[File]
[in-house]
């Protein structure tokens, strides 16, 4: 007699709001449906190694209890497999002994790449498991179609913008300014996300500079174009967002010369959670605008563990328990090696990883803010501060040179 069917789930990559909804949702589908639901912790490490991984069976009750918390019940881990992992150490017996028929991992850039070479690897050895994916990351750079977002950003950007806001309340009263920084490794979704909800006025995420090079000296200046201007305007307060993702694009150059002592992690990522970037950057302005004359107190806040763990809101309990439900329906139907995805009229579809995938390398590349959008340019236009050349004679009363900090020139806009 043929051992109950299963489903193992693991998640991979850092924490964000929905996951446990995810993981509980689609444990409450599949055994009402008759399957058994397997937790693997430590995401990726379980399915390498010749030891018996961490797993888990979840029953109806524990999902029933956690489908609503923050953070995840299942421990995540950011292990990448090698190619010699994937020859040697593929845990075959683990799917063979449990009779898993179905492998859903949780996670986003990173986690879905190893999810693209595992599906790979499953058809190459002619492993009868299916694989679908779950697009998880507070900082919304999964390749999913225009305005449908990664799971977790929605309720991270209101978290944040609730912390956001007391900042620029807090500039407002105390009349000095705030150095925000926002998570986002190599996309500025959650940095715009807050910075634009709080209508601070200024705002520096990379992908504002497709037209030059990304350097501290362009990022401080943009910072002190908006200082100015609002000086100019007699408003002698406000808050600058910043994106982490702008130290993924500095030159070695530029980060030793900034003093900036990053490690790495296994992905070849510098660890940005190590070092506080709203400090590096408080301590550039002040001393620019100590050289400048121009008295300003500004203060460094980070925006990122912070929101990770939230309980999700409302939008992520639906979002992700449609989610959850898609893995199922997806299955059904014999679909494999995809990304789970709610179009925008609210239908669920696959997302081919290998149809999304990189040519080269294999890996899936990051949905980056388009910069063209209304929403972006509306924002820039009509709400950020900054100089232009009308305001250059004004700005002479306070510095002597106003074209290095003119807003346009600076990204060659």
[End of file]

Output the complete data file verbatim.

[in-house]
């Protein structure tokens, strides 16, 4: 007699709001449906190694209890497999002994790449498991179609913008300014996300500079174009967002010369959670605008563990328990090696990883803010501060040179 069917789930990559909804949702589908639901912790490490991984069976009750918390019940881990992992150490017996028929991992850039070479690897050895994916990351750079977002950003950007806001309340009263920084490794979704909800006025995420090079000296200046201007305007307060993702694009150059002592992690990522970037950057302005004359107190806040763990809101309990439900329906139907995805009229579809995938390398590349959008340019236009050349004679009363900090020139806009 043929051992109950299963489903193992693991998640991979850092924490964000929905996951446990995810993981509980689609444990409450599949055994009402008759399957058994397997937790693997430590995401990726379980399915390498010749030891018996961490797993888990979840029953109806524990999902029933956690489908609503923050953070995840299942421990995540950011292990990448090698190619010699994937020859040697593929845990075959683990799917063979449990009779898993179905492998859903949780996670986003990173986690879905190893999810693209595992599906790979499953058809190459002619492993009868299916694989679908779950697009998880507070900082919304999964390749999913225009305005449908990664799971977790929605309720991270209101978290944040609730912390956001007391900042620029807090500039407002105390009349000095705030150095925000926002998570986002190599996309500025959650940095715009807050910075634009709080209508601070200024705002520096990379992908504002497709037209030059990304350097501290362009990022401080943009910072002190908006200082100015609002000086100019007699408003002698406000808050600058910043994106982490702008130290993924500095030159070695530029980060030793900034003093900036990053490690790495296994992905070849510098660890940005190590070092506080709203400090590096408080301590550039002040001393620019100590050289400048121009008295300003500004203060460094980070925006990122912070929101990770939230309980999700409302939008992520639906979002992700449609989610959850898609893995199922997806299955059904014999679909494999995809990304789970709610179009925008609210239908669920696959997302081919290998149809999304990189040519080269294999890996899936990051949905980056388009910069063209209304929403972006509306924002820039009509709400950020900054100089232009009308305001250059004004700005002479306070510095002597106003074209290095003119807003346009600076990204060659």